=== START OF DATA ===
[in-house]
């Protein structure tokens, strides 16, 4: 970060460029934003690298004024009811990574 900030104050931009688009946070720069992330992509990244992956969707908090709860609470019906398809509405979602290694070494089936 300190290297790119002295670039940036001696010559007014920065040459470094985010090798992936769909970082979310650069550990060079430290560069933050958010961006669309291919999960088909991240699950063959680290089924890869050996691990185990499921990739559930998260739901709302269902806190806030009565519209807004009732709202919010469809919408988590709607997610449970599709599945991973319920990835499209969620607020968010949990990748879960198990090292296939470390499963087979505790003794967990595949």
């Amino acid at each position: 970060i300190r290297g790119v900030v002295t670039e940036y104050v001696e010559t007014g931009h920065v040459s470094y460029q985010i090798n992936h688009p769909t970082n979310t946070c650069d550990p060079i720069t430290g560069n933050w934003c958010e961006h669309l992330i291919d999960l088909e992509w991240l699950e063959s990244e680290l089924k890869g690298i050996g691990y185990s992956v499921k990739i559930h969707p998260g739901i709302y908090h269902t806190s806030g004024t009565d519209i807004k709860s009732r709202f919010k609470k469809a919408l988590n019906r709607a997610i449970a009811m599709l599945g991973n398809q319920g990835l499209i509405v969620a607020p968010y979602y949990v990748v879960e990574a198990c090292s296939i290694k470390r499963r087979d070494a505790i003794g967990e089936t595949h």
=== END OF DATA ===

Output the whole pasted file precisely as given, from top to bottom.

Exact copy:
[in-house]
């Protein structure tokens, strides 16, 4: 970060460029934003690298004024009811990574 900030104050931009688009946070720069992330992509990244992956969707908090709860609470019906398809509405979602290694070494089936 300190290297790119002295670039940036001696010559007014920065040459470094985010090798992936769909970082979310650069550990060079430290560069933050958010961006669309291919999960088909991240699950063959680290089924890869050996691990185990499921990739559930998260739901709302269902806190806030009565519209807004009732709202919010469809919408988590709607997610449970599709599945991973319920990835499209969620607020968010949990990748879960198990090292296939470390499963087979505790003794967990595949």
């Amino acid at each position: 970060i300190r290297g790119v900030v002295t670039e940036y104050v001696e010559t007014g931009h920065v040459s470094y460029q985010i090798n992936h688009p769909t970082n979310t946070c650069d550990p060079i720069t430290g560069n933050w934003c958010e961006h669309l992330i291919d999960l088909e992509w991240l699950e063959s990244e680290l089924k890869g690298i050996g691990y185990s992956v499921k990739i559930h969707p998260g739901i709302y908090h269902t806190s806030g004024t009565d519209i807004k709860s009732r709202f919010k609470k469809a919408l988590n019906r709607a997610i449970a009811m599709l599945g991973n398809q319920g990835l499209i509405v969620a607020p968010y979602y949990v990748v879960e990574a198990c090292s296939i290694k470390r499963r087979d070494a505790i003794g967990e089936t595949h």